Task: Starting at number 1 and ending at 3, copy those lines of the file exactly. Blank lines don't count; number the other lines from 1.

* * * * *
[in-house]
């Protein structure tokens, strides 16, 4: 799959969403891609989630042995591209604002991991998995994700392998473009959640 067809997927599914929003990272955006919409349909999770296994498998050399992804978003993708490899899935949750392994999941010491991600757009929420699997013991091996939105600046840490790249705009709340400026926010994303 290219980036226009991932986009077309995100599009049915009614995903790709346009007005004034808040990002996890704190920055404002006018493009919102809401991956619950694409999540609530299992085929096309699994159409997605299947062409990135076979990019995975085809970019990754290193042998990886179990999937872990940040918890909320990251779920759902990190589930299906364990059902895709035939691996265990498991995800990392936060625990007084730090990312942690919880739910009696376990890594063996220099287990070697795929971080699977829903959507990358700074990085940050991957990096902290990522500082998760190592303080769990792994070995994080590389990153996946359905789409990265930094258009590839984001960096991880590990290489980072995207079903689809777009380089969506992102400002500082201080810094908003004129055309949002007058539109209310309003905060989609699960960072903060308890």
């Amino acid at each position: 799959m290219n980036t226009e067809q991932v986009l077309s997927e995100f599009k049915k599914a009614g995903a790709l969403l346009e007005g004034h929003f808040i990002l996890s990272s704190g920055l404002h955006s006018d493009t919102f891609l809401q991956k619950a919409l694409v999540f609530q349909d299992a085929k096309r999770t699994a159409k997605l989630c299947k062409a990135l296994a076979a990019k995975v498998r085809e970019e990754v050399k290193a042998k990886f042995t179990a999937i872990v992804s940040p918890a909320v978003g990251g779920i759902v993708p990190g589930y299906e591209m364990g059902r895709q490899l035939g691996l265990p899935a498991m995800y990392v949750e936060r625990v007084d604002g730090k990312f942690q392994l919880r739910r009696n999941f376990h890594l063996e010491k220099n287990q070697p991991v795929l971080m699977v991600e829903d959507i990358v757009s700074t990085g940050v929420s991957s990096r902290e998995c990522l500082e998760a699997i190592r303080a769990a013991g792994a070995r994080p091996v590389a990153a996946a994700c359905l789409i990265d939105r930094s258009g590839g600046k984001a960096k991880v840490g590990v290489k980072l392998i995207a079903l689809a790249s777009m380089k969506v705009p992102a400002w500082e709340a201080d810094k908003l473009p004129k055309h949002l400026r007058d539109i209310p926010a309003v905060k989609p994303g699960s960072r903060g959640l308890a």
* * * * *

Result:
[in-house]
């Protein structure tokens, strides 16, 4: 799959969403891609989630042995591209604002991991998995994700392998473009959640 067809997927599914929003990272955006919409349909999770296994498998050399992804978003993708490899899935949750392994999941010491991600757009929420699997013991091996939105600046840490790249705009709340400026926010994303 290219980036226009991932986009077309995100599009049915009614995903790709346009007005004034808040990002996890704190920055404002006018493009919102809401991956619950694409999540609530299992085929096309699994159409997605299947062409990135076979990019995975085809970019990754290193042998990886179990999937872990940040918890909320990251779920759902990190589930299906364990059902895709035939691996265990498991995800990392936060625990007084730090990312942690919880739910009696376990890594063996220099287990070697795929971080699977829903959507990358700074990085940050991957990096902290990522500082998760190592303080769990792994070995994080590389990153996946359905789409990265930094258009590839984001960096991880590990290489980072995207079903689809777009380089969506992102400002500082201080810094908003004129055309949002007058539109209310309003905060989609699960960072903060308890």
């Amino acid at each position: 799959m290219n980036t226009e067809q991932v986009l077309s997927e995100f599009k049915k599914a009614g995903a790709l969403l346009e007005g004034h929003f808040i990002l996890s990272s704190g920055l404002h955006s006018d493009t919102f891609l809401q991956k619950a919409l694409v999540f609530q349909d299992a085929k096309r999770t699994a159409k997605l989630c299947k062409a990135l296994a076979a990019k995975v498998r085809e970019e990754v050399k290193a042998k990886f042995t179990a999937i872990v992804s940040p918890a909320v978003g990251g779920i759902v993708p990190g589930y299906e591209m364990g059902r895709q490899l035939g691996l265990p899935a498991m995800y990392v949750e936060r625990v007084d604002g730090k990312f942690q392994l919880r739910r009696n999941f376990h890594l063996e010491k220099n287990q070697p991991v795929l971080m699977v991600e829903d959507i990358v757009s700074t990085g940050v929420s991957s990096r902290e998995c990522l500082e998760a699997i190592r303080a769990a013991g792994a070995r994080p091996v590389a990153a996946a994700c359905l789409i990265d939105r930094s258009g590839g600046k984001a960096k991880v840490g590990v290489k980072l392998i995207a079903l689809a790249s777009m380089k969506v705009p992102a400002w500082e709340a201080d810094k908003l473009p004129k055309h949002l400026r007058d539109i209310p926010a309003v905060k989609p994303g699960s960072r903060g959640l308890a």